No article on Sem van Gelder would be complete without mentioning that together with the jazz journalist Eddy Determeyer, Sem has travelled throughout the Netherlands under the name DJ Sem. The two can be seen each year at the “Zomer-Fiets Tour” that takes place at the end of August and presents a series jazz concerts in unique venues in the province of Groningen. Festival goers travel by bike (Fiets in Dutch – Ed) from location to location enjoying the music. You can’t get more Dutch than that!

Sem and Eddy have known each other for more than 50 years. As DJ Sem you can experience the two friends as they spin records while the audience spends the evening dancing their cares away. You’ll even hear 78rpm shellacs among the collection, bringing the swing music of Chick Webb and other orchestras from the 1930s and 1940s back to life.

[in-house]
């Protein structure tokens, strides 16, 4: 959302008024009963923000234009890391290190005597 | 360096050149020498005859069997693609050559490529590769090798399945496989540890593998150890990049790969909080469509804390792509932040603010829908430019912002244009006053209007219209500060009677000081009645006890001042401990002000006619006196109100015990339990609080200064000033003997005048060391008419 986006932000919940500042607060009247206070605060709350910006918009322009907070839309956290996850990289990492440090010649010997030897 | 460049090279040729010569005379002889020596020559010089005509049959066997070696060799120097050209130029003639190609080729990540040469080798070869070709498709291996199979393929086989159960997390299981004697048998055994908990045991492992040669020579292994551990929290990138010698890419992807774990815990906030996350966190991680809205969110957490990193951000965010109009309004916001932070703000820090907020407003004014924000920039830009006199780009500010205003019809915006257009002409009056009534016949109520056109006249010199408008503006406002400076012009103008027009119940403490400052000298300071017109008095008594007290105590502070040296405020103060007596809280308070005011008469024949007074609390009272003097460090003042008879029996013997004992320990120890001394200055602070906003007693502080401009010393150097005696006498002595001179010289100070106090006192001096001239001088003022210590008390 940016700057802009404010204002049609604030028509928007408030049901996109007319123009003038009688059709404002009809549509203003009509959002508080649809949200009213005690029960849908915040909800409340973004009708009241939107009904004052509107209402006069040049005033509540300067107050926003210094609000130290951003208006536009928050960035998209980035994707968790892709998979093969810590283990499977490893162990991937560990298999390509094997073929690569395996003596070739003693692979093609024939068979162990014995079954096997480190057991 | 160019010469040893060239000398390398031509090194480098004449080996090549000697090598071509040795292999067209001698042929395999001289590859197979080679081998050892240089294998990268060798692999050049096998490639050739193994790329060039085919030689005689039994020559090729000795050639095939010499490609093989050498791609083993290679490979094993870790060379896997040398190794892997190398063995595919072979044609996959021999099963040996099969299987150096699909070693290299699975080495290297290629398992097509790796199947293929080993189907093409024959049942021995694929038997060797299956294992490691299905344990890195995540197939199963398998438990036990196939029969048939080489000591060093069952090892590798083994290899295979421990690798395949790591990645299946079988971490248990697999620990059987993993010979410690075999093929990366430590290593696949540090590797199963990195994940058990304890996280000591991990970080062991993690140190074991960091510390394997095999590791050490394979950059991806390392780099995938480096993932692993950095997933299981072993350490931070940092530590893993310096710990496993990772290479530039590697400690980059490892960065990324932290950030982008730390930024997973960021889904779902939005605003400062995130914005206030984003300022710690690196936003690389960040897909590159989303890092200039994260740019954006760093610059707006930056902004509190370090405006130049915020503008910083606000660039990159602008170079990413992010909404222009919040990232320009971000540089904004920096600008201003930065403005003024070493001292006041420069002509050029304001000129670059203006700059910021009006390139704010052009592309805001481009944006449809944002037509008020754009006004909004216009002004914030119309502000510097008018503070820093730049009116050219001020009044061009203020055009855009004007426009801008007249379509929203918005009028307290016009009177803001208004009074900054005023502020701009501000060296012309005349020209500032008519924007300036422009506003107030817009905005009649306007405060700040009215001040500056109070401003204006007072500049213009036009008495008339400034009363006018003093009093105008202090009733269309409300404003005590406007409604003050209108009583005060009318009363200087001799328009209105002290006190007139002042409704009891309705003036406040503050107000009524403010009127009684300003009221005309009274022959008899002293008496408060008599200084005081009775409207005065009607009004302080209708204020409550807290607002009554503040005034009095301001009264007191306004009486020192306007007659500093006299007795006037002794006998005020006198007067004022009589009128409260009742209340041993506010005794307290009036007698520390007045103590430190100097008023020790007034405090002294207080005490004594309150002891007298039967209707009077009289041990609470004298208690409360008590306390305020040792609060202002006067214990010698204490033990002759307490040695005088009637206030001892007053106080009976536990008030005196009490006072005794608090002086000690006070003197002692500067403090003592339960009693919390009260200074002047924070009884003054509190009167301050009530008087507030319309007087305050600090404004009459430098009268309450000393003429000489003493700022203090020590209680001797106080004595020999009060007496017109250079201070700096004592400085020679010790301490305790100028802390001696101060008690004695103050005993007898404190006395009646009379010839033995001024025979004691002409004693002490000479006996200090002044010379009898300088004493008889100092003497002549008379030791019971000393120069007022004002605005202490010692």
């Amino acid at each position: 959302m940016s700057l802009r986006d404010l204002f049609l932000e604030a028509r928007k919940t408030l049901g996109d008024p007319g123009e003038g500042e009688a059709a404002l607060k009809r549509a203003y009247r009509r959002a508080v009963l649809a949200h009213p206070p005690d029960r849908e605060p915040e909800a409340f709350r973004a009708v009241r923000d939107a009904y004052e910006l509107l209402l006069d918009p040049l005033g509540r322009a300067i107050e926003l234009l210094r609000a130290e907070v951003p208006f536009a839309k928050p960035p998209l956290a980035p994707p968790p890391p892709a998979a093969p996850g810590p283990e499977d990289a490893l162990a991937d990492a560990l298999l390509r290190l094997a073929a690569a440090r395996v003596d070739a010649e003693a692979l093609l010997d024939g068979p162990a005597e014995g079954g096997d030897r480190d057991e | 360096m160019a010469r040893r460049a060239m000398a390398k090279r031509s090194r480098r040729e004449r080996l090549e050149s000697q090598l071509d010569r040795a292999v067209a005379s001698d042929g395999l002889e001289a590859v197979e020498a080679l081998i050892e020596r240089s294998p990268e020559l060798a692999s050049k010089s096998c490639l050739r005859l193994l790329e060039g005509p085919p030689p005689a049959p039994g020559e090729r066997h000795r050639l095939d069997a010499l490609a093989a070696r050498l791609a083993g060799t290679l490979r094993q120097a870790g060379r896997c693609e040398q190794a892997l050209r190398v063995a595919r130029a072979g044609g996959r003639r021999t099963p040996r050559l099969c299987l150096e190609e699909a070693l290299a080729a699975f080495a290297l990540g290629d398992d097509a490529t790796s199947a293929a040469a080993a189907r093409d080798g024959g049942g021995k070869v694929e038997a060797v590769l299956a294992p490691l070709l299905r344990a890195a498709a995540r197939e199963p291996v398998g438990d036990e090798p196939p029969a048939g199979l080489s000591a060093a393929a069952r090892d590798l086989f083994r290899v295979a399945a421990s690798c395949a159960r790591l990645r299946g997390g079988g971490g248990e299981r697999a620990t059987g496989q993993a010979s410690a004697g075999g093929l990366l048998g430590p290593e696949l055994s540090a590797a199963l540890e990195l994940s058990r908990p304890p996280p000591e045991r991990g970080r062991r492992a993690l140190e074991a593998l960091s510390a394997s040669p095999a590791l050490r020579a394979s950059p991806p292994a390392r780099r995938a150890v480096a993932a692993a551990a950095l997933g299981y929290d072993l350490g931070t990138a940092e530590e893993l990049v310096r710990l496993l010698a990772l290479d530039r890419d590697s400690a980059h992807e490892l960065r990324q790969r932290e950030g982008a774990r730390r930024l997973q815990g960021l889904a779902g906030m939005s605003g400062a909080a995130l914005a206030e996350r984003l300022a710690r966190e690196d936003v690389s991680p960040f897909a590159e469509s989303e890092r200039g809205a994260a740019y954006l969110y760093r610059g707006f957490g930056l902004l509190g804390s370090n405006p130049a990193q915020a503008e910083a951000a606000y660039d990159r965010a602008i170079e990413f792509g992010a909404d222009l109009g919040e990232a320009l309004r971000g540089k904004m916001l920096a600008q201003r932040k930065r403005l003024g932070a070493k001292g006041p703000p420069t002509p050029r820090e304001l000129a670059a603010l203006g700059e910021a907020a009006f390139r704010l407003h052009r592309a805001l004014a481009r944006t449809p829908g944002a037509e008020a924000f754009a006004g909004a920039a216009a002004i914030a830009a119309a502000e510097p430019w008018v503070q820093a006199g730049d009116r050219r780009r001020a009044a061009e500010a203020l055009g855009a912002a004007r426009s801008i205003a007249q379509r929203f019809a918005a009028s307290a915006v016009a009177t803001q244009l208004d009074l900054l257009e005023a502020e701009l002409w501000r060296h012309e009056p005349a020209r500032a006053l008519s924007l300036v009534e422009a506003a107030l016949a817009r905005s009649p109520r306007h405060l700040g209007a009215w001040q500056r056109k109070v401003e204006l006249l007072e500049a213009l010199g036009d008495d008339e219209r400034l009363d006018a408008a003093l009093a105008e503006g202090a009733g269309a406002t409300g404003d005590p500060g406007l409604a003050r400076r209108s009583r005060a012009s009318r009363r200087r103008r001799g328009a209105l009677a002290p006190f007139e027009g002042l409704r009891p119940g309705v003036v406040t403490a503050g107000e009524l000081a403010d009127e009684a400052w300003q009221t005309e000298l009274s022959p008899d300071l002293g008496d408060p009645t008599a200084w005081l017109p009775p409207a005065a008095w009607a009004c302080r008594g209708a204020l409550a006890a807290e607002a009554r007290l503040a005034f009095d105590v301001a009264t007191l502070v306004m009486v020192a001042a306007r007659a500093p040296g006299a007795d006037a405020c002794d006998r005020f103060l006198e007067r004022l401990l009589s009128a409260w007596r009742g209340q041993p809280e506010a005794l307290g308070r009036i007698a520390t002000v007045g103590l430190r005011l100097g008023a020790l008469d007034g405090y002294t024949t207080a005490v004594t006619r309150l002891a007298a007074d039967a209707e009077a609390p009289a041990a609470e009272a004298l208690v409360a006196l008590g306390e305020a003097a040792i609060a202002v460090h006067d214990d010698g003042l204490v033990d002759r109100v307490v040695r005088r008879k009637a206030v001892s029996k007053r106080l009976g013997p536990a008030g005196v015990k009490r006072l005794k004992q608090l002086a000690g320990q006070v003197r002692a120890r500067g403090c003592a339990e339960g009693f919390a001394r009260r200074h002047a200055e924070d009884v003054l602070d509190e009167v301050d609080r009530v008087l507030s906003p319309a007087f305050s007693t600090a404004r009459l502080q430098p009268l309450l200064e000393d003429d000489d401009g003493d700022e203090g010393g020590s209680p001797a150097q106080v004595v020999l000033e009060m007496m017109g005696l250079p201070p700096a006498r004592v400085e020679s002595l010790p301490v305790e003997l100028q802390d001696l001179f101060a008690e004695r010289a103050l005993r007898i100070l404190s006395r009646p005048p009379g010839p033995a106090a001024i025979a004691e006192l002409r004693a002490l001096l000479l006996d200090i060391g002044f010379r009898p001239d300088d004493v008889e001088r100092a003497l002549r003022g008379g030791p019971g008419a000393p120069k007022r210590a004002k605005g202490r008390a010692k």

Sem van Gelder’s “Swingmaster” is not just an institution in the Netherlands! Jazz vinyl lovers around the globe visit his shop. I’m already looking forward to my next visit.

 

Swingmaster can be found at:
Pelsterstraat 20, 9711 KL Groningen, The Netherlands,
Tel: +31 50 312 4020 | e-mail: swingmastersem@hotmail.com

Jazz In Europe Magazine – Spring 2020 Edition

This article also appears in the Spring 2020 edition of the Jazz In Europe print magazine.

Also included in this edition are interviews with Cyrille Aimee, Ray Gelato, Dave Holland, Jason Miles and Sem van Gelder. We take a look at Bitches Brew, 50 years on. Tony Ozuna presents us with a look at the Czech jazz scene from it’s origins behind the Iron Curtain to the present day. This editions photo feature spotlights British photographer William Ellis.

You can purchase a copy of the magazine here.

Last modified: April 29, 2020